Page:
Reference-Dependent Preferences: Evidence from Marathon Runners

50 Pages Posted: 4 Aug 2014

See all articles by Eric J. Allen

Eric J. Allen

University of Southern California - Leventhal School of Accounting

Patricia Dechow

USC Marshall School of Business

Devin G. Pope

University of Chicago - Booth School of Business

George Wu

University of Chicago - Booth School of Business

Date Written: July 2014

Abstract

Models of reference-dependent preferences propose that individuals evaluate outcomes as gains or losses relative to a neutral reference point. We test for reference dependence in a large dataset of marathon finishing times (n = 9,524,071). Models of reference-dependent preferences such as prospect theory predict bunching of finishing times at reference points. We provide visual and statistical evidence that round numbers (e.g., a four-hour marathon) serve as reference points in this environment and as a result produce significant bunching of performance at these round numbers. Bunching is driven by planning and adjustments in effort provision near the finish line and cannot be explained by explicit rewards (e.g., qualifying for the Boston Marathon), peer effects, or institutional features (e.g., pacesetters). We calibrate a simple model of prospect theory as well as other models of reference dependence and show that the basic qualitative shape of the empirical distribution of finishing times is consistent with parameters that have previously been estimated in the laboratory.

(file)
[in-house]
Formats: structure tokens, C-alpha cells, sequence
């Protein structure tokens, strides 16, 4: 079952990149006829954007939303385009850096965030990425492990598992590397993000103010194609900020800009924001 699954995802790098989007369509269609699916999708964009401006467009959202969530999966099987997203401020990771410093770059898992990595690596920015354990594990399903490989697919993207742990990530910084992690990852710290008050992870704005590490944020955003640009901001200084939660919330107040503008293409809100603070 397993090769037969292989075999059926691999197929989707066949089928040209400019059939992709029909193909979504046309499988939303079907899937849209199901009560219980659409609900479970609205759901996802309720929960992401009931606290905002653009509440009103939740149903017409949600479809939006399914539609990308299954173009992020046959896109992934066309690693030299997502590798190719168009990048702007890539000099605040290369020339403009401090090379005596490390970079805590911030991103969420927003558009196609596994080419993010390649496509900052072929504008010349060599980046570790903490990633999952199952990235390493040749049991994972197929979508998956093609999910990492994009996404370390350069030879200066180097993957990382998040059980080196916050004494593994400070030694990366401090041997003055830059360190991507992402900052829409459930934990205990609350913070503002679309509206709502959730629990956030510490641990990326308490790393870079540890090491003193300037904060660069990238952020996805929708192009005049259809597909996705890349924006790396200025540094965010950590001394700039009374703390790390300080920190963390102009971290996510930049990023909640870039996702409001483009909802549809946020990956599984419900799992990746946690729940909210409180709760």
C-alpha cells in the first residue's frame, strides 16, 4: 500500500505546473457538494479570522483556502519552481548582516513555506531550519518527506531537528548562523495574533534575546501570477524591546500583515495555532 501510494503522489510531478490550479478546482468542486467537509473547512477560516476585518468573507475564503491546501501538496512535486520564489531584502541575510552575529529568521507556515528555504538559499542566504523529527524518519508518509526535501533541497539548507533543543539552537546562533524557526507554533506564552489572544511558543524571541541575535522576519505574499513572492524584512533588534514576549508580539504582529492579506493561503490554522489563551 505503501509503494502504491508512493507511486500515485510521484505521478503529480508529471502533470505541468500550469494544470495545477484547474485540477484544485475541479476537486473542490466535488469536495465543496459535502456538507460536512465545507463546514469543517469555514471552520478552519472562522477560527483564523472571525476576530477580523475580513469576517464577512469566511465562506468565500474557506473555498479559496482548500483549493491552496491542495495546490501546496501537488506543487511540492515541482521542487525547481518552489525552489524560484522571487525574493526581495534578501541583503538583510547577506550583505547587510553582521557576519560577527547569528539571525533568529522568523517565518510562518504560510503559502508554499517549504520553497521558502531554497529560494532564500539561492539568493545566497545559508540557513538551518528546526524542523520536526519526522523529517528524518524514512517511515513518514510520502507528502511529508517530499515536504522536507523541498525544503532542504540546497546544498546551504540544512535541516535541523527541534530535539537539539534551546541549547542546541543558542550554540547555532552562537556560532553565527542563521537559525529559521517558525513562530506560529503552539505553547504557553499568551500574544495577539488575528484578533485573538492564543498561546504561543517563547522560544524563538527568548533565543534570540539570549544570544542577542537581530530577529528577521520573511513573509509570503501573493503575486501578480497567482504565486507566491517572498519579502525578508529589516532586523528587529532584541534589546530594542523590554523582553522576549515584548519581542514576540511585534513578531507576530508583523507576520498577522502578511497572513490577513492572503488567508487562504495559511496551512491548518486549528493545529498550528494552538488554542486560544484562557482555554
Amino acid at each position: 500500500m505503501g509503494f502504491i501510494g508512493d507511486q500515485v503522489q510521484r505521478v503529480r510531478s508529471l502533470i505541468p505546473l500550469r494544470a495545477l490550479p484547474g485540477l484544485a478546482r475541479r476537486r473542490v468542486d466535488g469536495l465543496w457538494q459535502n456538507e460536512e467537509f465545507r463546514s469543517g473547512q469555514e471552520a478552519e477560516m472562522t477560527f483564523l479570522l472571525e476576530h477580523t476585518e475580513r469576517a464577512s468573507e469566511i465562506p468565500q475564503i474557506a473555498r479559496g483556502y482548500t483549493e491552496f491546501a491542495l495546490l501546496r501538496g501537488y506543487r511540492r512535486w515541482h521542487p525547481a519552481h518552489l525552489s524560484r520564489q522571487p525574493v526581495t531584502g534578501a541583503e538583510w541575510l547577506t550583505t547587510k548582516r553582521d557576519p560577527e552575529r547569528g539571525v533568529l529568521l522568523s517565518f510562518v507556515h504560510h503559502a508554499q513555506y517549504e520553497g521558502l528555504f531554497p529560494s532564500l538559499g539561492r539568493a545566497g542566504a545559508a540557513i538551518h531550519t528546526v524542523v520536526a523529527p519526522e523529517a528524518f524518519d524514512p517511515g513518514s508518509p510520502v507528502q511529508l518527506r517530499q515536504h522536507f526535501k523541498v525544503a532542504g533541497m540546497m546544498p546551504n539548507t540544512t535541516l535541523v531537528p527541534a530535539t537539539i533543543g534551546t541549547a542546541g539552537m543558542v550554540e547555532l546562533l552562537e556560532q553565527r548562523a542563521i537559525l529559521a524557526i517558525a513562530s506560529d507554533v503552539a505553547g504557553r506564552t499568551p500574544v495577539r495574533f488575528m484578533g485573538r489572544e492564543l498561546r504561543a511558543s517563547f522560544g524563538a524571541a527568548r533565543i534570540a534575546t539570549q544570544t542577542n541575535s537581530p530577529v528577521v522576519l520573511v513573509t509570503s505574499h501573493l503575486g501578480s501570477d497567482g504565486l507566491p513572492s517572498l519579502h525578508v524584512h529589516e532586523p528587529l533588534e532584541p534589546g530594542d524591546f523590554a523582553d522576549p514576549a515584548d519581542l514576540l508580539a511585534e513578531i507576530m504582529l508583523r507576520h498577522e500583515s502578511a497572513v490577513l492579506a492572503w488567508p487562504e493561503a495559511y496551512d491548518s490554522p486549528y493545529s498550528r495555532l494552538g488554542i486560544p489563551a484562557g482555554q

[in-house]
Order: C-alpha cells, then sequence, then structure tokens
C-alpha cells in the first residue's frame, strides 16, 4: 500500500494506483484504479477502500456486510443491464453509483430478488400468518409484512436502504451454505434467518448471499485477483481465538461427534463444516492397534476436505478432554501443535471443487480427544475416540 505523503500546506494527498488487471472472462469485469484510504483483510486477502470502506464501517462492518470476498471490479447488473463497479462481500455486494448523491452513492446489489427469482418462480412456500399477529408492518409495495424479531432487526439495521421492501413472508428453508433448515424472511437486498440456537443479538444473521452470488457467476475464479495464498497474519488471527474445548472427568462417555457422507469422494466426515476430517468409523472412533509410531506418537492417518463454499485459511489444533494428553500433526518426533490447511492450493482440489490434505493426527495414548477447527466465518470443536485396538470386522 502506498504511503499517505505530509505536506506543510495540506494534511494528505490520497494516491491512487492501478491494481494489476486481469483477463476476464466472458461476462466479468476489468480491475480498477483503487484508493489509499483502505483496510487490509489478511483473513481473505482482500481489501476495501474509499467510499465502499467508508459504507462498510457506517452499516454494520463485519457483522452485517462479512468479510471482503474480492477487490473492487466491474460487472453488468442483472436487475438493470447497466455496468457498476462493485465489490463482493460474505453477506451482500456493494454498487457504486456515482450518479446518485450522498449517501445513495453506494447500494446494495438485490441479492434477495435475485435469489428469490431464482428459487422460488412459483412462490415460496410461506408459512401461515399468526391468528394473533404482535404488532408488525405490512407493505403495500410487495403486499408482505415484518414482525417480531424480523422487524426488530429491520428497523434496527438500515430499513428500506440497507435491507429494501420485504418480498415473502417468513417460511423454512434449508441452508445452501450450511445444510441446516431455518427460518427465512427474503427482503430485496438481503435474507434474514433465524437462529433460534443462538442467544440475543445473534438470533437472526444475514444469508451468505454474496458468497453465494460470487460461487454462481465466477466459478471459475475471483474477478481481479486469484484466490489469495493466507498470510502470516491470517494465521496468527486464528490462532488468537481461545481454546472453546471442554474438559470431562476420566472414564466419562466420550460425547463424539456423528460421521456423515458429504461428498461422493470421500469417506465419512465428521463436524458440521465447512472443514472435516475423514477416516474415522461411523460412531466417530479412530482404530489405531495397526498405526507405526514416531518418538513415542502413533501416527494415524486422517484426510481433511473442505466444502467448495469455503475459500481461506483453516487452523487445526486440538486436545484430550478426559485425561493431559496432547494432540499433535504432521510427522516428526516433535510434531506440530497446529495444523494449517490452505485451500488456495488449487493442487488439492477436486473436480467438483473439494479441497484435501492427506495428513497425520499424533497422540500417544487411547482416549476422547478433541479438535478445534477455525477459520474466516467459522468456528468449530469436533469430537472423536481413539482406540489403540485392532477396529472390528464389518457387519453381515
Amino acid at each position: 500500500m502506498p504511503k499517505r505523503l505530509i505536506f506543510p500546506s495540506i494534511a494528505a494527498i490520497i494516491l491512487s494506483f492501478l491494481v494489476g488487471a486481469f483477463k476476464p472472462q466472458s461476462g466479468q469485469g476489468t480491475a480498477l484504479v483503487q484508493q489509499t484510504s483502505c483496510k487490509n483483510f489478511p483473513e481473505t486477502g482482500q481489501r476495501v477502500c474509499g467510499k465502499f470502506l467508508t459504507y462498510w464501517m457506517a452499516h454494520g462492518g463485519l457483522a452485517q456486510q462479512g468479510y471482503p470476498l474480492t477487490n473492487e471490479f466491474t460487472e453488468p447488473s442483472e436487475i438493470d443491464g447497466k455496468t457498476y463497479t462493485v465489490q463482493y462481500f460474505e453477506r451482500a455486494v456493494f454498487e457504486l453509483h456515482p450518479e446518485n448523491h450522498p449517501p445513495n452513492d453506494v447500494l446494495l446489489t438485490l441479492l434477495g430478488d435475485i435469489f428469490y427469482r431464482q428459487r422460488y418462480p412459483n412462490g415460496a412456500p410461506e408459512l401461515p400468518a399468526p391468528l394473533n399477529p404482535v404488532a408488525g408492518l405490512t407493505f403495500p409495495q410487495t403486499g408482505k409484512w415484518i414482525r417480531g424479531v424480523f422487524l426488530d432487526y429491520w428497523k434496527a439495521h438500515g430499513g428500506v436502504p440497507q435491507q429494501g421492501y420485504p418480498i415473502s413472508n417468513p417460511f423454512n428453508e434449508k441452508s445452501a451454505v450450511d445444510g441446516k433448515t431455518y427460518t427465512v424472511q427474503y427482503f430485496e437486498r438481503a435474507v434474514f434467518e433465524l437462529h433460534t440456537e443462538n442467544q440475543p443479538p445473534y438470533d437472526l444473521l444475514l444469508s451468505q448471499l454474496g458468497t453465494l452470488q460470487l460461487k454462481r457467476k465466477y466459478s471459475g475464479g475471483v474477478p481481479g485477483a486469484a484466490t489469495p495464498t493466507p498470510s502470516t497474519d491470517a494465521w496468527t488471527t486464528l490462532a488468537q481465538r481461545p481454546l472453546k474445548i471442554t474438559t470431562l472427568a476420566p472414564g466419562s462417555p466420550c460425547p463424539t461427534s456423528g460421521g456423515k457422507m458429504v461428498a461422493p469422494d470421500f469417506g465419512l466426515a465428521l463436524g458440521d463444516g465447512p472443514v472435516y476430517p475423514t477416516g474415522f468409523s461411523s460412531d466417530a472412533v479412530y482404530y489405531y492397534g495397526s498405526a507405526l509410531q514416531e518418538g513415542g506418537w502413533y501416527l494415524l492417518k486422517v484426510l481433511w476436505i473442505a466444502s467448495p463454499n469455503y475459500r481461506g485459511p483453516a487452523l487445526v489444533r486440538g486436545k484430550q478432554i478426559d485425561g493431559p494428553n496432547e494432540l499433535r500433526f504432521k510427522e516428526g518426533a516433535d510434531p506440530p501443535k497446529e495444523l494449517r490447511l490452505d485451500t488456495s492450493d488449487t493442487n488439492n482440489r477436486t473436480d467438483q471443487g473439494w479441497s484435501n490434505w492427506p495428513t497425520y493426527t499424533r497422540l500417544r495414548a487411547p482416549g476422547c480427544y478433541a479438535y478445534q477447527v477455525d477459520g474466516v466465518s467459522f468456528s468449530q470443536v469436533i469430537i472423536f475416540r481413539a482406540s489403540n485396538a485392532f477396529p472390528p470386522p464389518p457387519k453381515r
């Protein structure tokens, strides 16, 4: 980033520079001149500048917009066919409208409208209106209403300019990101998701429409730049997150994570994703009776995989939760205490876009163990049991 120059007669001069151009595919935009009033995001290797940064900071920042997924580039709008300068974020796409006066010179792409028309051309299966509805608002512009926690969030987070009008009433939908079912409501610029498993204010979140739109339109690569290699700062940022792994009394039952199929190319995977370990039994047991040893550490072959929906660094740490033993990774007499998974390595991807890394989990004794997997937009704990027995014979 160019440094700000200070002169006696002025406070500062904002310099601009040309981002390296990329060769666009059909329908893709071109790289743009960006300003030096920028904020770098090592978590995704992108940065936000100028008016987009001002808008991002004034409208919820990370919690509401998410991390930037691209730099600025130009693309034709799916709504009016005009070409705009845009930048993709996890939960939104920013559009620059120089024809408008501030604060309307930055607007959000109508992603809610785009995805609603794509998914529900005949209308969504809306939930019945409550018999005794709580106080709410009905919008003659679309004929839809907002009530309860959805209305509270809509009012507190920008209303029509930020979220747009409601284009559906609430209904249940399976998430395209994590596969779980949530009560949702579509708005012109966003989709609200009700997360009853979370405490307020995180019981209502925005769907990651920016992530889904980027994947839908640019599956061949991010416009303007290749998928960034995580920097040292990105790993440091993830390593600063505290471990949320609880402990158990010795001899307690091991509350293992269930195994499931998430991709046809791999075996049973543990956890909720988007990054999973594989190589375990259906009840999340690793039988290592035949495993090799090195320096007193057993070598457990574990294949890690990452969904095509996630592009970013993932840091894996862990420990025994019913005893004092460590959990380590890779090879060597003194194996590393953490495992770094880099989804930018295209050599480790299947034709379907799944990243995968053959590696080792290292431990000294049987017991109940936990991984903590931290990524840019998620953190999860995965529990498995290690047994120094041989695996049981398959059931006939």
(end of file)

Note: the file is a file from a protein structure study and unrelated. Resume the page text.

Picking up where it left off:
Suggested Citation

Allen, Eric J. and Dechow, Patricia and Pope, Devin G. and Wu, George, Reference-Dependent Preferences: Evidence from Marathon Runners (July 2014). NBER Working Paper No. w20343. Available at SSRN: https://ssrn.com/abstract=2475690

Eric J. Allen

University of Southern California - Leventhal School of Accounting ( email )

Los Angeles, CA 90089-0441
United States

Patricia Dechow

USC Marshall School of Business ( email )

Los Angeles, CA 90089-0441
United States

Devin G. Pope

University of Chicago - Booth School of Business ( email )

5807 S. Woodlawn Avenue
Chicago, IL 60637
United States

George Wu

University of Chicago - Booth School of Business ( email )

5807 S. Woodlawn Avenue
Chicago, IL 60637
United States

Here is the Coronavirus
related research on SSRN

Paper statistics

Downloads
31
Abstract Views
554
PlumX Metrics